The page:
MAKE YOUR MOCK UP IN MARK UP!
old habit in designing a web site
I used to think the best place to design a website was in an image editor. I’d create a pixel-perfect PSD filled with generic content, send it off to the client, go through several rounds of revisions, and eventually create the markup.
Does this process sound familiar? You’re not alone. In a non official survey I conducted, close to 90% of respondents said they design in Photoshop before the browser.
this process is whacked, “dog”
After designing first in photoshop, I tested designing first in the browser using dreamweaver. I’ve come to the conclusion that a website’s design should begin where it’s going to live: in the browser.
Photoshop in conjunction with dreamweaver side by side
Some of you may be wondering, “what’s so bad about using Photoshop for the bulk of my design?” Well, any seasoned designer will tell you that working in Photoshop is akin to working in a minefield: you never know when it’s going to blow up in your face and how it will work with the powerful but whacked out nested divs.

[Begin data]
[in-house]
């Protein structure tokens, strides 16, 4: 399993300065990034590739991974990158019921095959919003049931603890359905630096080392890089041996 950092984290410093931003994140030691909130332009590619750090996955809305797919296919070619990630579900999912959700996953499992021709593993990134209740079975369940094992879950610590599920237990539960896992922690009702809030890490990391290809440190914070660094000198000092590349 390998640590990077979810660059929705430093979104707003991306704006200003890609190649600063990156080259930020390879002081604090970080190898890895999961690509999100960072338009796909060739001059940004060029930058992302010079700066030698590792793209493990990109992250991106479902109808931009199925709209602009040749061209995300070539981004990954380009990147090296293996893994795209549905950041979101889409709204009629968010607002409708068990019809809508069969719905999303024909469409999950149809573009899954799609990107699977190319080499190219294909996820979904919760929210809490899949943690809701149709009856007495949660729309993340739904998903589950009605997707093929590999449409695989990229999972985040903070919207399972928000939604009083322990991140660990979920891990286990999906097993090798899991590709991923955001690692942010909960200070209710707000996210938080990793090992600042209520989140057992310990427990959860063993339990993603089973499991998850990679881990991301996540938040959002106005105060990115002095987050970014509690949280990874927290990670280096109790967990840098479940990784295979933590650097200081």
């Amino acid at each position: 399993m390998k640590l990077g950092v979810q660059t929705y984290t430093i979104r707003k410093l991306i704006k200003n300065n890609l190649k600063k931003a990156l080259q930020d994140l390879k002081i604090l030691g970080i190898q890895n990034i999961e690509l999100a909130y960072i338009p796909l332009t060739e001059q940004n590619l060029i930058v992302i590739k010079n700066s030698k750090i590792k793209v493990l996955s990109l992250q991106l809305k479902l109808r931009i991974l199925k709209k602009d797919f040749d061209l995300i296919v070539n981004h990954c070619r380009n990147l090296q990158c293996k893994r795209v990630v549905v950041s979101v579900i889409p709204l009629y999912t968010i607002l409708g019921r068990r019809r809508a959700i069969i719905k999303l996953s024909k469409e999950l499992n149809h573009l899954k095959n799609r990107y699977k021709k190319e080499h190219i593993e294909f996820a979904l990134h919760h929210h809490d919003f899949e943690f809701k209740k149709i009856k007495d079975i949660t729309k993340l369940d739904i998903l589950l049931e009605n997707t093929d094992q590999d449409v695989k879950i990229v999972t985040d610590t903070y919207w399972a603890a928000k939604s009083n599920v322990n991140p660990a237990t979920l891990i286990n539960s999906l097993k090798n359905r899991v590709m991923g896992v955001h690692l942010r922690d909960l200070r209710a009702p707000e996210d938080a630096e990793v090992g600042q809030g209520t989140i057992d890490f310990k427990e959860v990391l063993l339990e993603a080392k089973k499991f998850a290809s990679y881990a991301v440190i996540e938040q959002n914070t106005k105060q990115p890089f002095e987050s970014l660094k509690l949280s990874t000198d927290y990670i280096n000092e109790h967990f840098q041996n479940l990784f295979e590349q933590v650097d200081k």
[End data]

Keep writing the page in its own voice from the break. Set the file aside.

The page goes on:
In the past we’ve put up with Photoshop because it was vital to achieving our beloved rounded corners, drop shadows, outer glows, and gradients. However, with the recent adaptation of CSS3 in major browsers, and the slow, joyous death of IE6 and IE7, browsers can render mockups that are just as beautiful as those created in an image editor. With the power of dreamweaver designing both in code and design view you can create a prototype that radiates shiny awesomeness right in the browser.
It is a little bit harder to start, but with practice, the slow start will yield dynamic mockups in already tested browsers.
I started doing the MOMA nav revision by doing the following:
- first doing quick wireframe sketches
- quick photoshop mockup
- finalized all structure in dreamweaver in code and design view simultaneously
- tested dynamic sites in Safari, Firefox and IE
What I learned today:
Make your mockup using mostly markup.